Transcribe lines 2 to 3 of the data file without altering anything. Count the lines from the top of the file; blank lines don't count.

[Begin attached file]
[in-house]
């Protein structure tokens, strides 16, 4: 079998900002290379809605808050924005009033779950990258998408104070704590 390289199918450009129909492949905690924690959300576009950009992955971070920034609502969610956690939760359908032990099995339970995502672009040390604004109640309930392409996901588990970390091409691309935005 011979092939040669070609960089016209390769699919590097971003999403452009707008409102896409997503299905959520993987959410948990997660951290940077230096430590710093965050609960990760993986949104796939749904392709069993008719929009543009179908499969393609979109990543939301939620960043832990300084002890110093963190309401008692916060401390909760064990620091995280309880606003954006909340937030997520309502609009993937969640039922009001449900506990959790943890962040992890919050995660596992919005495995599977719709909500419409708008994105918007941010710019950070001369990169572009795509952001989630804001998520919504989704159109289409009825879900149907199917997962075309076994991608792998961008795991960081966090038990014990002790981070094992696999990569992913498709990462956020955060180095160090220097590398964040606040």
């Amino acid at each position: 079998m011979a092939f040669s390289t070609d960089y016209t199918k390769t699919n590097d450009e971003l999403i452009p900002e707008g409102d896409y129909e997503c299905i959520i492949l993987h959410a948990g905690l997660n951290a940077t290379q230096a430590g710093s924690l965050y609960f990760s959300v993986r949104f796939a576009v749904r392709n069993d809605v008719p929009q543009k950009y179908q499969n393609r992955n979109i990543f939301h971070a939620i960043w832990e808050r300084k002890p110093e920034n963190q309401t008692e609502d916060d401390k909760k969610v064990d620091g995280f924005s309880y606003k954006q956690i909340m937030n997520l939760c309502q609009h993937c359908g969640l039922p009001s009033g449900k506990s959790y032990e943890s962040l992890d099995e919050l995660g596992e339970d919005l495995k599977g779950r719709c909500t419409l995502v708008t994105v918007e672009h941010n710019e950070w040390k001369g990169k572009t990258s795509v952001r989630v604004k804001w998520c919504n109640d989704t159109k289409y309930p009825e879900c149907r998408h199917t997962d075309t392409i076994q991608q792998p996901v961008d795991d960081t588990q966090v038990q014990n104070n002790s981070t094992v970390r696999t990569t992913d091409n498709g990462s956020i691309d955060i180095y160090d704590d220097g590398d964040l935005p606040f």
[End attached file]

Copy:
């Protein structure tokens, strides 16, 4: 079998900002290379809605808050924005009033779950990258998408104070704590 390289199918450009129909492949905690924690959300576009950009992955971070920034609502969610956690939760359908032990099995339970995502672009040390604004109640309930392409996901588990970390091409691309935005 011979092939040669070609960089016209390769699919590097971003999403452009707008409102896409997503299905959520993987959410948990997660951290940077230096430590710093965050609960990760993986949104796939749904392709069993008719929009543009179908499969393609979109990543939301939620960043832990300084002890110093963190309401008692916060401390909760064990620091995280309880606003954006909340937030997520309502609009993937969640039922009001449900506990959790943890962040992890919050995660596992919005495995599977719709909500419409708008994105918007941010710019950070001369990169572009795509952001989630804001998520919504989704159109289409009825879900149907199917997962075309076994991608792998961008795991960081966090038990014990002790981070094992696999990569992913498709990462956020955060180095160090220097590398964040606040």
């Amino acid at each position: 079998m011979a092939f040669s390289t070609d960089y016209t199918k390769t699919n590097d450009e971003l999403i452009p900002e707008g409102d896409y129909e997503c299905i959520i492949l993987h959410a948990g905690l997660n951290a940077t290379q230096a430590g710093s924690l965050y609960f990760s959300v993986r949104f796939a576009v749904r392709n069993d809605v008719p929009q543009k950009y179908q499969n393609r992955n979109i990543f939301h971070a939620i960043w832990e808050r300084k002890p110093e920034n963190q309401t008692e609502d916060d401390k909760k969610v064990d620091g995280f924005s309880y606003k954006q956690i909340m937030n997520l939760c309502q609009h993937c359908g969640l039922p009001s009033g449900k506990s959790y032990e943890s962040l992890d099995e919050l995660g596992e339970d919005l495995k599977g779950r719709c909500t419409l995502v708008t994105v918007e672009h941010n710019e950070w040390k001369g990169k572009t990258s795509v952001r989630v604004k804001w998520c919504n109640d989704t159109k289409y309930p009825e879900c149907r998408h199917t997962d075309t392409i076994q991608q792998p996901v961008d795991d960081t588990q966090v038990q014990n104070n002790s981070t094992v970390r696999t990569t992913d091409n498709g990462s956020i691309d955060i180095y160090d704590d220097g590398d964040l935005p606040f």